When the ancient television’s green fish-eye smashed against the log pile with a final vacuum burp, Jenkins grinned and nodded. ‘There you are, you little sod.’ He dusted his hands, ridding them of the t.v.’s cheap wood veneer. Something in his back had popped with that final heave. But what a reward. He stood, his bare toes cracking in his cold Wellington boots, and breathed into the morning’s frosty silence. Stunted trees poked above the fence at his right like glassy menorah. At his left, a gathering of dead leaves flustered applause in a short breeze. A squirrel chucked from somewhere

Jenkins turned and walked through silence past the backyard shed, garbage cans, a misplaced shovel rusting in frosted crabgrass.

He opened the back door and kitchen warmth enveloped him. Within it, the round, antique kitchen table in front of the window. The warm teapot furling a lace of steam from its spout. The humpbacked clock on the bookshelf, ticking solidly. His friend, the armchair, its leftward tilt and polished wood armrests witness to an age of use. He smiled like Christmas, then left, forgetting to change into socks.


 The hill formed an island in the loam of the turned field, and an elm, rooted solitary at its crest, stabbed starkly into the pewter grey sky.  Curdled clouds  heralded the onset of winter. Mr. Jenkins’ striding form stood out like a strip of wet bark against the sky, his fists rammed into pockets of a tweed jacket that he held hunched against the chill.

He hummed as his boots battled across the earth ridges, sucking up clumps of soil and kicking them loose. ‘Nor shall my sword sleep in my hand…’ A bone white branch shifted underfoot.  Beautiful. He watched it settle into the furrow as his feet passed by. ‘Til I have BUILT Je roo sa Lem…’ His breath came harder now, as if he was singing aloud. ‘In England’s green and pleasant land.’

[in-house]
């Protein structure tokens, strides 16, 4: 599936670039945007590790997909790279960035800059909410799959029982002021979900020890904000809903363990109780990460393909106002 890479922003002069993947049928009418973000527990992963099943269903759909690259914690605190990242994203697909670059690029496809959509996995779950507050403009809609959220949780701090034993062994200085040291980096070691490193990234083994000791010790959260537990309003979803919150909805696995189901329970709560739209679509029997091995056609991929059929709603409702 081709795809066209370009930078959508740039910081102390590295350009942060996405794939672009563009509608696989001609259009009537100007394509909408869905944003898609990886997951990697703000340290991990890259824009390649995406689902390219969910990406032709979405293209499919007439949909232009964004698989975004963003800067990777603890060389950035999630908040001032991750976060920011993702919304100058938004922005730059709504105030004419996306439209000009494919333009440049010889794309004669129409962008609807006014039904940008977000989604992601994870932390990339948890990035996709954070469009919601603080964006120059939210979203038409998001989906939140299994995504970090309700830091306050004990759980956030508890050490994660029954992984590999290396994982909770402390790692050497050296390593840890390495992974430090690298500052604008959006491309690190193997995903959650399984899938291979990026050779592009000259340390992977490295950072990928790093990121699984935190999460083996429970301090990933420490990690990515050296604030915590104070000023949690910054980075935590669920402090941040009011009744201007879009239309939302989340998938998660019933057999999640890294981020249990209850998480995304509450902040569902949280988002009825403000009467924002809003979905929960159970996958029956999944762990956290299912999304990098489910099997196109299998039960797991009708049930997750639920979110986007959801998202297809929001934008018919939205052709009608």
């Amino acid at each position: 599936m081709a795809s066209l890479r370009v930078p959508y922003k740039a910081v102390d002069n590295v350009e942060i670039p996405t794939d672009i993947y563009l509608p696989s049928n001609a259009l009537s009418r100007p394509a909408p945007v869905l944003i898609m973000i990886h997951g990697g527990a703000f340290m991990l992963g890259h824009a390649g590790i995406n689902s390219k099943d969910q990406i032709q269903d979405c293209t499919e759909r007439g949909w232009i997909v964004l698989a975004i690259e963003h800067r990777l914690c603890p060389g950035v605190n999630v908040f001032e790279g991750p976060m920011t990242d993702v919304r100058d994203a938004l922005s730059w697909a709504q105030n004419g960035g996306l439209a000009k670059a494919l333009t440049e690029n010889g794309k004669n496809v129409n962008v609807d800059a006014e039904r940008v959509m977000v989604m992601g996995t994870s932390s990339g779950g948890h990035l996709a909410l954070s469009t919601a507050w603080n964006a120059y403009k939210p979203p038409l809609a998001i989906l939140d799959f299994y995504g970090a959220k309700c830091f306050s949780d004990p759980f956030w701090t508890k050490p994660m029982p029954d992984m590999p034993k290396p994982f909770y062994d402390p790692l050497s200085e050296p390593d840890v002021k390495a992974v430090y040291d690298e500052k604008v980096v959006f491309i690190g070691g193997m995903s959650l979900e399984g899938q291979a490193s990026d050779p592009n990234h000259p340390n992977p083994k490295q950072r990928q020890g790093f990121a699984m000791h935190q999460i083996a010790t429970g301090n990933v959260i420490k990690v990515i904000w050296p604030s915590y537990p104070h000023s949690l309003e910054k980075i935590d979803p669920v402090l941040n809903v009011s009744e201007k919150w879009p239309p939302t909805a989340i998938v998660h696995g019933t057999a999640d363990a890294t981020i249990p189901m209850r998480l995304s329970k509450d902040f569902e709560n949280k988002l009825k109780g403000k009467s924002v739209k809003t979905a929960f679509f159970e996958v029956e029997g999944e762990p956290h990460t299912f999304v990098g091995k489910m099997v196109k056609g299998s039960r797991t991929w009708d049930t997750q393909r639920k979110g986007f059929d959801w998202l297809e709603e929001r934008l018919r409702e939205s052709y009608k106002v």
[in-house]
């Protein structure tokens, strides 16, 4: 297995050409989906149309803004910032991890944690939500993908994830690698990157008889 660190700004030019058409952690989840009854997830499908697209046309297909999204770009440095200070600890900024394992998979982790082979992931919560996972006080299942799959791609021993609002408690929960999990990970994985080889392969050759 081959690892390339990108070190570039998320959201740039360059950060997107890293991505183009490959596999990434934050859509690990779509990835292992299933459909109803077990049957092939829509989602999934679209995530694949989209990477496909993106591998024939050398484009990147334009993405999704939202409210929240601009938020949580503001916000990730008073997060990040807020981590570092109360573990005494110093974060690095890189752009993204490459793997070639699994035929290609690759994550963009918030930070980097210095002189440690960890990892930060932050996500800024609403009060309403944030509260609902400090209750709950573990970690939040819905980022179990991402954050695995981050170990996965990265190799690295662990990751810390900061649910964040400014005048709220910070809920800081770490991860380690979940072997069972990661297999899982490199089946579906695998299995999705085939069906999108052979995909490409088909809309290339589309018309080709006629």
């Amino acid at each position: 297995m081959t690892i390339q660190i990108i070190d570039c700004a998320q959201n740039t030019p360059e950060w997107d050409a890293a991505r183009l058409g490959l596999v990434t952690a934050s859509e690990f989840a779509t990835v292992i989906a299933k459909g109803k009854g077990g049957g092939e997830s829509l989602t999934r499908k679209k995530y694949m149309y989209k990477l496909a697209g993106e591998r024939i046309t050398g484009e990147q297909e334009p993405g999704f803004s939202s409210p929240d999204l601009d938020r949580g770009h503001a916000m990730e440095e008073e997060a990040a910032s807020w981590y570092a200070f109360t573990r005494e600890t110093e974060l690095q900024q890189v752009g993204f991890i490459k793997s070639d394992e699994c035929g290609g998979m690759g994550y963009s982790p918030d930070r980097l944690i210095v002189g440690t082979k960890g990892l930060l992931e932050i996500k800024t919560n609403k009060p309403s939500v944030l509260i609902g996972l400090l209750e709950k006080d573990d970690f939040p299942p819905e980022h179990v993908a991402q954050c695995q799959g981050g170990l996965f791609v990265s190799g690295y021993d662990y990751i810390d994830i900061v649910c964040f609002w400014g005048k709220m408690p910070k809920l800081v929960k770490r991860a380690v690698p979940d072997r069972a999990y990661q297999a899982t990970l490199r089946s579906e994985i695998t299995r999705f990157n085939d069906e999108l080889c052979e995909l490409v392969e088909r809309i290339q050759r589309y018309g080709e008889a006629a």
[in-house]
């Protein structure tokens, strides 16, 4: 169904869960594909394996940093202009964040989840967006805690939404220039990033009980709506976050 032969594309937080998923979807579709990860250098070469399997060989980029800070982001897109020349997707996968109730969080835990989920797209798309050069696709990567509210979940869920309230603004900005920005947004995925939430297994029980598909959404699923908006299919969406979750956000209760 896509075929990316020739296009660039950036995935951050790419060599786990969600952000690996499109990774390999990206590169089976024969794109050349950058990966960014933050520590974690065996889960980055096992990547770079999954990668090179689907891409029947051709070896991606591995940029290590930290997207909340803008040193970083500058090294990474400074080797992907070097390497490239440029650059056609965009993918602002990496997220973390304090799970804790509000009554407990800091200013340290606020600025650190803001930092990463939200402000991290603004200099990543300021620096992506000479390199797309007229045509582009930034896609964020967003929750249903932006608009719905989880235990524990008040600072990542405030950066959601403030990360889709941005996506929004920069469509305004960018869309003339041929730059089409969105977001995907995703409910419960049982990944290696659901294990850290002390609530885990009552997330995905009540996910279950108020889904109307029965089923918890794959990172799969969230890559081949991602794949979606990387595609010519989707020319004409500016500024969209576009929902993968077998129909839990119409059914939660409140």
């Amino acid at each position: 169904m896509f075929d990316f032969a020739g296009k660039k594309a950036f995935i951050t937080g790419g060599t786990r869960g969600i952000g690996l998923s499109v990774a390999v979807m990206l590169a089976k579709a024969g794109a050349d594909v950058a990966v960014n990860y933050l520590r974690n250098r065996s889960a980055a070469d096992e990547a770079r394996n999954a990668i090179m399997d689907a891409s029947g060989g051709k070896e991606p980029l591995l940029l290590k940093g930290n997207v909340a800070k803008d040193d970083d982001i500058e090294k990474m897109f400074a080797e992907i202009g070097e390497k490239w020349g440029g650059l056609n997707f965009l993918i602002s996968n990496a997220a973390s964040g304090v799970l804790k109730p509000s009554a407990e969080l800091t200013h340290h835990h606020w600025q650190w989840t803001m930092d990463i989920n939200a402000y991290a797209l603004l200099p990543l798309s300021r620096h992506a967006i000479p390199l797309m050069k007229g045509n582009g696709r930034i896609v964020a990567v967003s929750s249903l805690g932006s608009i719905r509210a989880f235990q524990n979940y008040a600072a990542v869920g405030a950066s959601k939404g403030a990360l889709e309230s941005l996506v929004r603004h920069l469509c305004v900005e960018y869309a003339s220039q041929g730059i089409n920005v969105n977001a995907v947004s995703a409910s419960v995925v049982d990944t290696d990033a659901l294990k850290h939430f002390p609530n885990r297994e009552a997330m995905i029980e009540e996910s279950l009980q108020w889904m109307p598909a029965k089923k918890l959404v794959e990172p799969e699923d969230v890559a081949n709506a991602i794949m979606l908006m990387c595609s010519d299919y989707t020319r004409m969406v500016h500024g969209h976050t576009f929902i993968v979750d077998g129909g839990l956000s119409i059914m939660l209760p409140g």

He felt a quick movement of happiness. He remembered old England, oak and soil. William Blake. Thatch and stone. When he was an embryo, listening to the wind.

But this wasn’t England, although just as ancient. The ancientness of underground rock, of massive, tree-bristled mountain ranges, of lakes that held their breath in the dawn, waiting for the end of the cormorant’s flight, a shadow dashing across a surface eerily metallic.

It was terrifying. Truly awesome.

Like this tree he had come to. Naked to the elements, through summer’s merciless heat and now, with winter’s frigid bite gnawing into it. His fingers stroked the rippled bark lightly, as if he were reading Braille. He hung still momentarily while the wind soughed behind him.

Nothing came from the bark, no messages from the sap. Nothing ever came to him. Just the acute realization that he was standing in a wide field, touching the bark of a tree. Such a painful impotence – the dull pain of an imagined rock, in a dream, beating against an imagined soul. Or something.

He found the rope, the end frayed like a horses mane, gathered it in one fist, then the other, and heaved himself up, scraping his knees and shins. He sat, flushed and exhilarated, in the wide crotch of the lower limbs, and leaned his head back and stared upward with his mouth agape. He felt the muscular heaviness of the limbs near him, and the splaying outward, the rushing upward of limb upon limb, smaller and smaller until a latticework of fingers tangled in the sun itself.

He stayed still like that for some time; only the rocking of himself and the tree. Cancelled. The tree, the wind, the splendid reach of the field and the air transposed him.

He thought with his fingers as they gripped a branch.

Or flattened against a knot.

He rested, settled the back of his head against a branch and waited. Breathing… one… inward, lungs filling… two… .nourishing the blood… three… the exhale.

The wind moved on the field like an ambling dog.

Clicking branches made soft percussion.

He waited for it to come to him.

A starling materialized at the foot of the tree. He watched it pecking, strutting, and standing with its head up, as if it had forgotten something under the clumps of soil. Black eyes, and invisible ears tuned. Jenkins listened as if he were within that air-weight body. He felt the endless wind of life, the gorgeous everything-scent of being. He felt the flight that all of mankind had dreamed. He entered through the starling’s obsidian eye. He became starling and tree, and Mr. Jenkins; a holy trinity smiling into oncoming snow. Glittering.



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